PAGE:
I understand why YETI includes the amount of cans you can fit in a cooler to help describe its volume, but I can’t really imagine a scenario where I take an 18 pack of beer, soda, canned wine, what do you have, in a backpack. However, I can imagine plenty of scenarios where I bring a few plastic containers of food, a few canned drinks and some fruit to feed the family on a day trip. It’s probably harder to market a backpack cooler that way, I suppose.
But that’s what I’ve mostly used the YETI M20 Hopper for in the six months or so I’ve had it. Is the family heading out for a day exploring our local trails? M20 will be the food/drink box. Or maybe we are going on a car trip of several hours – the M20 is filled with snacks and drinks and becomes the fridge in the car. I’ve ridden my bike with it on my back to pick up oysters while staying overnight in Bodega Bay, and hauled five large tufted Dungeness crabs with it on a 15-mile round-trip dirt bike ride from my house to a nearby farm stand. .
It’s versatile is what I’m saying. Doesn’t smell like fish inside either (I know you’re wondering).
It’s also by far the best soft-sided portable cooler I’ve ever used. The thing feels just as bulletproof as its bigger, tougher cousins. It’s waterproof and non-waveproof, as I discovered once when I dropped it in the ocean on a beach day to see what it would do (it floated, mostly).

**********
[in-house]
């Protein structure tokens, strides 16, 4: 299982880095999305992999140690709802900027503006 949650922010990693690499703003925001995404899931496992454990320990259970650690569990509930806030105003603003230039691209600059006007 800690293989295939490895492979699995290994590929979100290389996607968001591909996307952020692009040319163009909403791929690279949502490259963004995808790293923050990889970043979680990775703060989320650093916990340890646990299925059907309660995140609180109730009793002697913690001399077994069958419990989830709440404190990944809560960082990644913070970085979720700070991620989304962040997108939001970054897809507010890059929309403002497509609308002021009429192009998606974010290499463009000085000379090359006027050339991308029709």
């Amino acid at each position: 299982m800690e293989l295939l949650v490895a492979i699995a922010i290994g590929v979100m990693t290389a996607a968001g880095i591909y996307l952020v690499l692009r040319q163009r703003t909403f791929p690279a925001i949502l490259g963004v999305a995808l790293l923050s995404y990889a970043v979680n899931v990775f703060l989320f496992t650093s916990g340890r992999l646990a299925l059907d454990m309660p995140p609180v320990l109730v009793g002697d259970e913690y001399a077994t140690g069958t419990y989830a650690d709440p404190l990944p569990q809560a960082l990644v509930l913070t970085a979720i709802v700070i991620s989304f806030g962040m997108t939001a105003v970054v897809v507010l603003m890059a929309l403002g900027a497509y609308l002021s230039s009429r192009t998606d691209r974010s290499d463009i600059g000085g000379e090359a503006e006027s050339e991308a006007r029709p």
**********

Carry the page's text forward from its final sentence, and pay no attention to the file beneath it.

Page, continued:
It uses a magnetic closure system that is smart and reliable, although it is difficult to trust at first. Therefore I threw it into the brine; wanted to see if that closing system would let water in. It didn’t. It almost works like magic. You bring the two lips of the pack together and … click, the magnets snap them into place and hold them in place. It’s a bit difficult to open and hold open with one hand, so you often have to hold it open with one hand and load it with the other. A very small grip.
There are two rows of daisy chain loops on the outside of the pack that you can clip onto bottle openers, water bottles, knives, even oyster shuckers. When loaded to the brim, it’s pretty heavy, so I really appreciate the little handles sewn into the top to help lug the pack around. The back panel is a soft but firm foam that stays comfortable against your back regardless of load weight. I wish it had chest straps to keep it from swaying when cycling, but I can’t imagine YETI envisioned many people cycling with this on, so I understand why they are left out.
As with any YETI product, it’s the price that most people will wonder about. Well, it’s $325. That’s a lot. (Although you can find the purple color way for sale for $270). But for that you get a really versatile cooler that can probably withstand the blast of a nuclear bomb. Whether you need it is up to you. But it is definitely nice to use.
• BUY: $325